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J.P. Kenyon

William III was one of the most successful, yet least popular, of British monarchs, writes J.P. Kenyon, whose reign marked a steady advance in the ascent of his adopted country. You can find the first part of this article here.

J.P. Kenyon describes how the Exclusion movement of 1679-81 revealed a widespread frustration among the Parliamentary classes, their distrust of Charles II, and their hatred of Popery. You can find the first part of this article here.

J.P. Kenyon describes how, in 1688, there were weighty reasons to suppose that the new royal heir was a changeling, smuggled to the Palace in a warming pan.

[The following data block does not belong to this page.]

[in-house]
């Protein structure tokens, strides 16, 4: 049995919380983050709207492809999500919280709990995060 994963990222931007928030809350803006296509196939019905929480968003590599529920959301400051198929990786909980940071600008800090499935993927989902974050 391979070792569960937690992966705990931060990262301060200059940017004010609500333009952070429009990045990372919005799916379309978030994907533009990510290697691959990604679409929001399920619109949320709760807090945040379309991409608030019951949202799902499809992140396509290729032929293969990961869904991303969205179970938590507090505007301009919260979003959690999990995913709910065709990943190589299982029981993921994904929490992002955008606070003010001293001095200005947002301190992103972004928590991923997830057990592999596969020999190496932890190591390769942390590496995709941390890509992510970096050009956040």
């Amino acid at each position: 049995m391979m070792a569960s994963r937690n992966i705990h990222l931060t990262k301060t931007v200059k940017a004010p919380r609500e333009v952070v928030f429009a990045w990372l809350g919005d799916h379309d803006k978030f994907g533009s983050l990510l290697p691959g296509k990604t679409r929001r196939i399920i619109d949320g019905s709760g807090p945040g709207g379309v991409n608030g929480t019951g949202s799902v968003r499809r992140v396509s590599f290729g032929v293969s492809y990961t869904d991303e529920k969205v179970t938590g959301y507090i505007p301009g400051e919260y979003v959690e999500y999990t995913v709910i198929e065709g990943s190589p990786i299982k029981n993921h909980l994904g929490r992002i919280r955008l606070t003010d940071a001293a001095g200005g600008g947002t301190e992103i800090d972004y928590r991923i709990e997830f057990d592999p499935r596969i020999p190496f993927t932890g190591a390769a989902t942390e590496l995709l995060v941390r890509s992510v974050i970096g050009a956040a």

J.P. Kenyon describes how the childlessness of the Queen, and the conversion of James, Duke of York, to Roman Catholicism, produced a febrile state of opinion in Restoration London, out of which rumours of a “Popish Plot” naturally arose.

J.P. Kenyon profiles William III, of whom Hallam said: “It must ever be an honour to the English Crown that it has been worn by so great a man.”

Although there has always been a public eager to read or hear the narration of past events, the 'History Men' - scholars writing professional history based on original sources - are a relatively new breed.

J.P. Kenyon finds a symposium collection a valuable guide to the study of Jacobitism